There are only 26 shopping days left until Christmas, but there are still 39 days left for taxpayers to decide just how much tax they will owe the government for 1988, says accounting firm Deloitte Haskins & Sells.
It's not well-known, but every taxpayer can lower his or her 1988 tax bill by intentionally accelerating or deferring income and deductions before Jan. 1.According to financial planning specialists at DH&S, taxpayers should be at work right now estimating income, deductions, exemptions and credits for 1988 and '89.
If you expect to earn less money and wind up in a lower tax bracket next year, it might make sense to accelerate the payment of 1989 real estate taxes and state and local taxes and also defer some income until next year, says DH&S. The result could be a reduced tax bill for both years.
In "Personal Tax Planning 1988-1989," a new handbook published by DH&S, the message to taxpayers is clear: Despite fewer tax brackets, limits on the deductibility of previously deductible expenses and uncertainty on where tax rates are headed, you can save a lot of money through year-end planning.
"Within the next few weeks, even as late as Dec. 31, there are several adjustments to income and expenses that can be made by many taxpayers to make a significant difference on April 15," said Jerry Leamon, DH&S' director of executive financial counseling.
"By analyzing marginal tax rates and the associated total tax liabilities, year-end tax planning can greatly influence one's tax liability."
However, Leamon cautioned that some year-end planning actions that help reduce regular income tax liability could actually have an adverse impact.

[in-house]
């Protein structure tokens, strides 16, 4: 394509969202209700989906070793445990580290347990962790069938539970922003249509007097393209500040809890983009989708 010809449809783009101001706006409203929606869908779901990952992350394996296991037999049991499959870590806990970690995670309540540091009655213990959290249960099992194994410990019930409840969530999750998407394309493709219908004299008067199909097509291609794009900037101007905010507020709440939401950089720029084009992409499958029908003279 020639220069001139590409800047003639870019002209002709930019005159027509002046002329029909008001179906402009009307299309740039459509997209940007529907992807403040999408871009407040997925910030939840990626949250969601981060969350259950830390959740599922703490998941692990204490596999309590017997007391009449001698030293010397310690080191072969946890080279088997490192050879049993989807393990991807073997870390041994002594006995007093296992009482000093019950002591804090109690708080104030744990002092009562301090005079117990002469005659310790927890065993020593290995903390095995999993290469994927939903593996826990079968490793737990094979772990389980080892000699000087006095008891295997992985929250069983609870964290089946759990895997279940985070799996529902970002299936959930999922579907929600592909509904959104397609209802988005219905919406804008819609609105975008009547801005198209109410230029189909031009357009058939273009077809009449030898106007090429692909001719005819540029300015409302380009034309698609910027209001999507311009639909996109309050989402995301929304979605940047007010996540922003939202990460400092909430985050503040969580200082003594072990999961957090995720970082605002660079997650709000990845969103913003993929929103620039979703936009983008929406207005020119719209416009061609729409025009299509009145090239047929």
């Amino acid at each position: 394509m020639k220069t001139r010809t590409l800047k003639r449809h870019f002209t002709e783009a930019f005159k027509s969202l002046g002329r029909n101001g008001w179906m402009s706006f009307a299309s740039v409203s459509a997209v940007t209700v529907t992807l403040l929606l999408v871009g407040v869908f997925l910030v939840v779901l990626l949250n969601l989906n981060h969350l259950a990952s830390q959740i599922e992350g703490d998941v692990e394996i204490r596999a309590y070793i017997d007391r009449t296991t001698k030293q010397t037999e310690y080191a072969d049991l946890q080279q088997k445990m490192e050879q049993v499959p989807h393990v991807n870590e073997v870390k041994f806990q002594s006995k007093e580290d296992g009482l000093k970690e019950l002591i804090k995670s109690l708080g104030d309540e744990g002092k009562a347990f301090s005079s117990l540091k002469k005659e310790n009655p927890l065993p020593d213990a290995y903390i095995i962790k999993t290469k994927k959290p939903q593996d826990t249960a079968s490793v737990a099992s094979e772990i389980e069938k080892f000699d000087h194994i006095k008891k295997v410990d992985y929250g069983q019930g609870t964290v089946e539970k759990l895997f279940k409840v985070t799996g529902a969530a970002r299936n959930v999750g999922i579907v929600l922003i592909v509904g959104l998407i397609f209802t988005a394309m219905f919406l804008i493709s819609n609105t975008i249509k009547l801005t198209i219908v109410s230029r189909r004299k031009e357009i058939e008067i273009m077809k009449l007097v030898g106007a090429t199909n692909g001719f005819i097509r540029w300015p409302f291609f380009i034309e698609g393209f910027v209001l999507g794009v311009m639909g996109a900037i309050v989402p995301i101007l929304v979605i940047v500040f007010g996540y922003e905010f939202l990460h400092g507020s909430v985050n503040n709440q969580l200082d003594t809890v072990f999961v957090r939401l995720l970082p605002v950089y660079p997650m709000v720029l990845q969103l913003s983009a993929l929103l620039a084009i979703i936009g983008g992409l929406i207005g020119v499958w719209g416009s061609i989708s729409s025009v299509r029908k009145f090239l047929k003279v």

Since tax rates were reduced in 1986, the alternative minimum tax (AMT) now applies to more taxpayers, and accelerating some payments - 1989 estimated state and local taxes, for example - could increase the likelihood of having to pay AMT.
For this reason, Leamon said, your tax outlook should be long-term. "The primary goal of year-end tax planning is to manage each year's tax liability so that your long-term exposure to taxes is minimized," he said.
Deferring income or accelerating deductions might also allow you to make investments that would not have been possible otherwise.
For example, deferral of income to 1989 may delay the payment of tax on the increased taxable income until as late as April 15, 1990. As a result, the taxpayer can use the freed-up tax money for income-producing investments or such other purposes as buying a car.
In a period when tax rates are falling, the savings that can be derived by shifting taxable income into the year with the lower tax rate are obvious, according to Leamon. During a period of level tax rates, emphasis should center on shifting taxable income in such a way as to utilize the tax brackets to the greatest advantage, he said.
In 1988, for example, there are three basic tax brackets: 15 percent, 28 percent and 33 percent. If a person's taxable income places him just within the 33 percent bracket, he should probably consider shifting enough income into 1989 to drop this year's bracket to 28 percent.
"If, on the other hand, you are now in the middle of the 28 percent bracket and expect to be in the 33 percent bracket next year, you might try to accelerate part of next year's income into 1988 and try to remain in the 28 percent bracket for both tax years," Leamon said.